The Mistaken Belief that Candidates Don’t Need to Know Their Talent Assessment Results

Marlon Mai December 9, 2013 4 mins read

Job seekers are frequently unsatisfied with headhunters’ use of talent assessments, or complained, “I answered so many questions, and didn’t get a thing out of it.” Even of those who are eventually hired, few ever see their test report.

In this case, headhunting companies ignore some important uses of the talent assessment. The first use concerns the hiring companies themselves: Modern talent assessments play an important role in HR management and development. Not only can they test an individual comprehensively, they can also assess specific aspects of a person while diagnosing the exact state of HR management at the hiring company. They can help in getting a comprehensive understanding of the existent state of HR, assist in the utilization and management of HR, provide diagnostic information for personnel training, and act as a basis for the construction of the organization. For these reasons, talent assessments can be widely used in the promotion, selection, assessment and training of civil servants, Party and government workers, staff for enterprises and institutions, and non-state-owned company personnel. They can also be used as a guide for employment of graduating students, for job transfers, job changes and career changes of employees, as well as for assessments of the business achievements of those in the leadership ranks. The second use concerns individuals: Modern talent assessments can help individuals in their career planning and development. They can help both current and potential employees get a more comprehensive understanding of themselves, which can help in their development. They can help them orient themselves, identify their success quotient, and get a better grasp on their psychological characteristics, aptitude, and career interests, etc., thus providing them with appraisals and recommendations regarding their employment search or selection of major for studies. Today, many talent assessing companies in our country are conducting tests aimed at measuring students’ aptitudes and interests regarding the work in their chosen major. More and more students have begun using this method to assist in their selection of a major. For these reasons, talent assessments are not just for helping companies better understand candidates, they’re also for helping candidates gain better understandings of themselves. The more seriously the candidates take the testing process, and the deeper they probe themselves for answers, the more effective will be the results of the test and the usefulness of the information gained. Also, the more a candidate puts out during the testing process, the more feedback they’ll want at the end. If they never get this feedback, candidates will certainly get fed up with talent assessments, and develop negative attitudes towards them.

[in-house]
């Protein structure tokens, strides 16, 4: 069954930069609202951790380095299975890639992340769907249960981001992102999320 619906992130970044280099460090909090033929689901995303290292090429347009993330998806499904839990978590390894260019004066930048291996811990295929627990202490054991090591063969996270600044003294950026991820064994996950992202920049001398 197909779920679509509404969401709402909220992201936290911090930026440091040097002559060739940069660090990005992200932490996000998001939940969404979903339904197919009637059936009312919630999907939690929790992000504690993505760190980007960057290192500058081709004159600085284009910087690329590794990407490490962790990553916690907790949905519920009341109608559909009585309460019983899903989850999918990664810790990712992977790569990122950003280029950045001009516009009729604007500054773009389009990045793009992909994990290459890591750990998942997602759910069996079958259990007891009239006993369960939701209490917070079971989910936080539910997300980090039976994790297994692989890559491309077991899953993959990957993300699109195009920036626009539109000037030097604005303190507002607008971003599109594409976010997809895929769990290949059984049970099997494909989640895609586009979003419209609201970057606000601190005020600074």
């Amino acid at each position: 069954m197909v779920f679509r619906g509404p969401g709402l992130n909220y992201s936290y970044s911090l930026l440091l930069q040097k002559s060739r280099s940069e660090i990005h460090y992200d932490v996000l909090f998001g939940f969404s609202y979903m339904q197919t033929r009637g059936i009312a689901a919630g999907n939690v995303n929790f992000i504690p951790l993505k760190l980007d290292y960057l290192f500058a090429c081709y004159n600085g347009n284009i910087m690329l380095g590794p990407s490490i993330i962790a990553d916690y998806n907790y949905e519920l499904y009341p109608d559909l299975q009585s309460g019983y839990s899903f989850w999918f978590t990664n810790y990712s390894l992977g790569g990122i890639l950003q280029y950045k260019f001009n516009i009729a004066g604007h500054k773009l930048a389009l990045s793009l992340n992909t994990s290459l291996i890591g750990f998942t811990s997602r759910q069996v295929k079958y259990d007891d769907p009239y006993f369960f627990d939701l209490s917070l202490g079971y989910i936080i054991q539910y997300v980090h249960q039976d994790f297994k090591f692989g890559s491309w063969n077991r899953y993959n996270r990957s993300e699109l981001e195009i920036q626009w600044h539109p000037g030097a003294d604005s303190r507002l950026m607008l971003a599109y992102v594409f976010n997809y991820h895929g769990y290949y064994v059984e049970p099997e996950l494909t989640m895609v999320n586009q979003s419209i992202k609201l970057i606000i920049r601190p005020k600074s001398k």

Obviously, if we ignore the auxiliary benefits of talent assessments, treating them only as a portion of the hiring process, candidates will respond by not taking the test seriously, thus skewing the results. At present, there are barely any headhunting companies who actively make an effort to provide candidates with the results of their tests. Headhunting companies have a responsibility not only to ensure that candidates maintain positive attitudes towards the measurement tools, and that test results remain valid, but also to maintain the long-term authority and efficacy of the tools themselves. In this way, talent assessments can succeed in helping both companies and candidates.

Mencius said: “If you’re going to believe everything you read, best to not read at all”. Talent assessments are not a panacea. You can’t look to just one type of evaluation as a basis for scientific, accurate HR management decisions. The talent assessment plays a big role in improving the accuracy of personnel appraisals, but it won’t provide 100% accurate results. For this reason, when using talent assessments, it’s important to consult and bring in other corresponding information before making a final decision—only in this way can the benefits of the test be fully realized. Only by ridding themselves of some of their mistaken beliefs regarding talent assessments, gaining a firm grip on the essence of the evaluation, fully understanding the goals of the assessment tool, and using the tool in a reasonable and accurate way, can talent assessment staff at headhunting companies fully maximize the auxiliary benefits of the assessment tools to increase the efficacy of hiring.

Marlon Mai's picture
Managing Director | Finance & Accounting, IT, Sales & Marketing Recruitment
mmai@morganmckinley.com